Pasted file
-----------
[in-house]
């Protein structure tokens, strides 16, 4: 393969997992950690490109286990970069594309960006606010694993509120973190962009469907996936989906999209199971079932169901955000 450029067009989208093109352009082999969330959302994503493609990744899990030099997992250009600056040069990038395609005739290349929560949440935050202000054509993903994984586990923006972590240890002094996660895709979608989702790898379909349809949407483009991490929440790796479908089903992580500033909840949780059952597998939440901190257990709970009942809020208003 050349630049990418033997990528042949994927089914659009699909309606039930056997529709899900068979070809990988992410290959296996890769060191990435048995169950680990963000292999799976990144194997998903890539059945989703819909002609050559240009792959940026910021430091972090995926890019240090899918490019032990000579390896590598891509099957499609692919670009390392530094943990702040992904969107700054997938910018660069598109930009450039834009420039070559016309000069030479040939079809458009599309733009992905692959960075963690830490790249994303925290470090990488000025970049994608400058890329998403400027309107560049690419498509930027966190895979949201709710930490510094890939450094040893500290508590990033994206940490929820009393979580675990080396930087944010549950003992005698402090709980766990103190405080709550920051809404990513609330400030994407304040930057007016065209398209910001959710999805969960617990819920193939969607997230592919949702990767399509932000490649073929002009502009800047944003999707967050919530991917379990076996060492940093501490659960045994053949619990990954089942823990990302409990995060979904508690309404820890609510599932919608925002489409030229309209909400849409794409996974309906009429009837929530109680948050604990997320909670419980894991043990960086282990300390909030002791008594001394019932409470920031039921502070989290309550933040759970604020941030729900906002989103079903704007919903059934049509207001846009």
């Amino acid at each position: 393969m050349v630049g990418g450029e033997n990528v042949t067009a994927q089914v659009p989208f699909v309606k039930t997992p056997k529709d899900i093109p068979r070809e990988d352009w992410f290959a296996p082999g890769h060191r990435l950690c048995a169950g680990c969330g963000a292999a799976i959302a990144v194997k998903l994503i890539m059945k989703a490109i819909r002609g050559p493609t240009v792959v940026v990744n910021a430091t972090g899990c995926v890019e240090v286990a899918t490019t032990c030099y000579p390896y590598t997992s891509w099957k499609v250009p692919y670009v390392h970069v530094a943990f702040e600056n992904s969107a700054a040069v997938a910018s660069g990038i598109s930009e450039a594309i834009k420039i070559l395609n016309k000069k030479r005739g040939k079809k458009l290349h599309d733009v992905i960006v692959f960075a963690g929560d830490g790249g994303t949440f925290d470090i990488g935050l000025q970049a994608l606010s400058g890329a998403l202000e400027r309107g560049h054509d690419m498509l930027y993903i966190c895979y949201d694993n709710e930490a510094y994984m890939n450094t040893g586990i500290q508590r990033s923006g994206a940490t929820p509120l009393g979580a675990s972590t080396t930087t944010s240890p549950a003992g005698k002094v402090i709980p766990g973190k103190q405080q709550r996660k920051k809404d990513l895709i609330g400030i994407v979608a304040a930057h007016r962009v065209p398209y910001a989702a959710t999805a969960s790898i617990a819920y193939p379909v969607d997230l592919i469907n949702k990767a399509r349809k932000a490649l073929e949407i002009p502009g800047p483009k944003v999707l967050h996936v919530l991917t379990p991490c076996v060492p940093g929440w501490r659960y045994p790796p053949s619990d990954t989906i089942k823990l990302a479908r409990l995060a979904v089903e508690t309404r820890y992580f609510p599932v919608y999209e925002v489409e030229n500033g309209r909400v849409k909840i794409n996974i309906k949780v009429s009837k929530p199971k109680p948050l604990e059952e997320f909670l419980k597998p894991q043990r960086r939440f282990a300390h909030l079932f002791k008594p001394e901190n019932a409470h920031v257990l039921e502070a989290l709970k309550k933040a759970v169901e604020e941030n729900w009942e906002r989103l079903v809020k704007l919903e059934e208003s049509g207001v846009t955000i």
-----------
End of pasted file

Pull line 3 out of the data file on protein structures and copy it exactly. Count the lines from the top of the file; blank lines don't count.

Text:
């Amino acid at each position: 393969m050349v630049g990418g450029e033997n990528v042949t067009a994927q089914v659009p989208f699909v309606k039930t997992p056997k529709d899900i093109p068979r070809e990988d352009w992410f290959a296996p082999g890769h060191r990435l950690c048995a169950g680990c969330g963000a292999a799976i959302a990144v194997k998903l994503i890539m059945k989703a490109i819909r002609g050559p493609t240009v792959v940026v990744n910021a430091t972090g899990c995926v890019e240090v286990a899918t490019t032990c030099y000579p390896y590598t997992s891509w099957k499609v250009p692919y670009v390392h970069v530094a943990f702040e600056n992904s969107a700054a040069v997938a910018s660069g990038i598109s930009e450039a594309i834009k420039i070559l395609n016309k000069k030479r005739g040939k079809k458009l290349h599309d733009v992905i960006v692959f960075a963690g929560d830490g790249g994303t949440f925290d470090i990488g935050l000025q970049a994608l606010s400058g890329a998403l202000e400027r309107g560049h054509d690419m498509l930027y993903i966190c895979y949201d694993n709710e930490a510094y994984m890939n450094t040893g586990i500290q508590r990033s923006g994206a940490t929820p509120l009393g979580a675990s972590t080396t930087t944010s240890p549950a003992g005698k002094v402090i709980p766990g973190k103190q405080q709550r996660k920051k809404d990513l895709i609330g400030i994407v979608a304040a930057h007016r962009v065209p398209y910001a989702a959710t999805a969960s790898i617990a819920y193939p379909v969607d997230l592919i469907n949702k990767a399509r349809k932000a490649l073929e949407i002009p502009g800047p483009k944003v999707l967050h996936v919530l991917t379990p991490c076996v060492p940093g929440w501490r659960y045994p790796p053949s619990d990954t989906i089942k823990l990302a479908r409990l995060a979904v089903e508690t309404r820890y992580f609510p599932v919608y999209e925002v489409e030229n500033g309209r909400v849409k909840i794409n996974i309906k949780v009429s009837k929530p199971k109680p948050l604990e059952e997320f909670l419980k597998p894991q043990r960086r939440f282990a300390h909030l079932f002791k008594p001394e901190n019932a409470h920031v257990l039921e502070a989290l709970k309550k933040a759970v169901e604020e941030n729900w009942e906002r989103l079903v809020k704007l919903e059934e208003s049509g207001v846009t955000i």